SOURCE: Los Angeles World Airports

April 02, 2007 18:15 ET

Los Angeles International Airport Opens New South Runway to Improve Airfield Safety; Milestone Reached on Time, Under Budget

LOS ANGELES, CA -- (MARKET WIRE) -- April 2, 2007 -- Los Angeles Mayor Antonio R. Villaraigosa was joined today by airport and federal aviation officials to welcome the first flight to land on the newly opened Runway 25 Left/7 Right located on the south side of Los Angeles International Airport (LAX). The project, which began last July, was completed on time and 5.7 percent under budget.

Completion of the new $250-million runway is a major milestone in an overall $333-million South Airfield Improvement Program, which seeks to improve airfield safety by reducing the number and severity of runway incursions that occur at LAX. The Federal Aviation Administration (FAA) defines runway incursions as any occurrence at an airport involving an aircraft, vehicle or object on the ground that creates a collision hazard or results in a loss of separation with an aircraft taking off, landing or intending to land. For the four-year period from 2000 through 2003, LAX experienced the highest number of runway incursions of any U.S. commercial airport. In 2006, LAX experienced eight runway incursions, of which two were classified by the FAA as having had the serious potential to result in an accident. This year, LAX has experienced two runway incursions, of which the FAA classified neither as serious.

"Los Angeles International Airport is the U.S. West Coast's gateway to the world," said Mayor Villaraigosa. "Opening Runway 25 Left, as well as the future completion of the South Airfield Improvement Program, will benefit the traveling public with improved airfield safety and reduced aircraft taxi and idle item -- thereby reducing harmful emissions into the air. In addition, LAX will be better able to efficiently handle the next generation of aircraft, such as the Airbus A380 and Boeing 787 Dreamliner, that are coming into service in the near future."

"Today we complete the first phase of modernizing LAX by taking a giant step towards improving the efficiency and safety of runway operations," Los Angeles City Councilmember Bill Rosendahl said. "This project is a great example of our partnership with the surrounding community, and demonstrates that we can and should work with local residents as we continue to modernize our airport."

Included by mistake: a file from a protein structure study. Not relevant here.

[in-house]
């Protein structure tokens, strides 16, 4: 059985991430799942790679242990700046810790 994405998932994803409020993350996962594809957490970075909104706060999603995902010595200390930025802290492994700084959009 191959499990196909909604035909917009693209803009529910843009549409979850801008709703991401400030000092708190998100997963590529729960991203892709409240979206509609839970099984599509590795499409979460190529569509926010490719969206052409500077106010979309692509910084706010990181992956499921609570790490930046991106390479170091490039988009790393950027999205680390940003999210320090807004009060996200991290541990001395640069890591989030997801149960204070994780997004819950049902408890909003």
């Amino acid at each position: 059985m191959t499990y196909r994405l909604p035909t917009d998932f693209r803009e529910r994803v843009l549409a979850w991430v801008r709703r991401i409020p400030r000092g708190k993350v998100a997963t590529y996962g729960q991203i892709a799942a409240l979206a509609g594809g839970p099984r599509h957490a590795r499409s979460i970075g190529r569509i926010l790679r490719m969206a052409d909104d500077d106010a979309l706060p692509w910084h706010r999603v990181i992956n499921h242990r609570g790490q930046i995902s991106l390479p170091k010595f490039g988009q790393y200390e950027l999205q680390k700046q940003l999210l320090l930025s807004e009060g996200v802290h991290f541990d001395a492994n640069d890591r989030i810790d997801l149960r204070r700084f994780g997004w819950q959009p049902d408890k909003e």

Los Angeles Board of Airport Commissioners President Alan Rothenberg said, "I congratulate the hard work and dedication of the team of staffers from Los Angeles World Airports, the Federal Aviation Administration, and the airlines in reaching today's milestone. We start on an even more challenging phase of the South Airfield Improvement Program -- the construction of the center taxiway between two active runways. We are confident that this solid partnership will allow us to complete the next phases successfully."

"Los Angeles World Airports is proud of our partnership with the airlines and the Federal Aviation Administration to successfully complete the demolition and reconstruction of Runway 25 Left on time and under budget, and with minor impacts to the traveling public in terms of delays and with minor environmental impacts to our airport neighbors," said Samson Mengistu, LAWA acting executive director.

Today's runway opening follows an eight-month period during which the former Rwy 25L was demolished, relocated 55 feet south, and reconstructed to the same 11,095-foot long and 200-foot wide measurements as the previous runway. Construction also included the relocation and replacement of all navigational and visual aids, as well as utilities, lighting, signage, grading and drainage. The runway portion of the overall South Airfield Improvement Program cost approximately $250 million, or 5.7 percent under the $265 million budgeted for the runway. Funding sources for the entire $333-million South Airfield Improvement Program include airline landing fees; $108.3 million from FAA airport improvement funds; and airport operating revenues and capital improvement funds.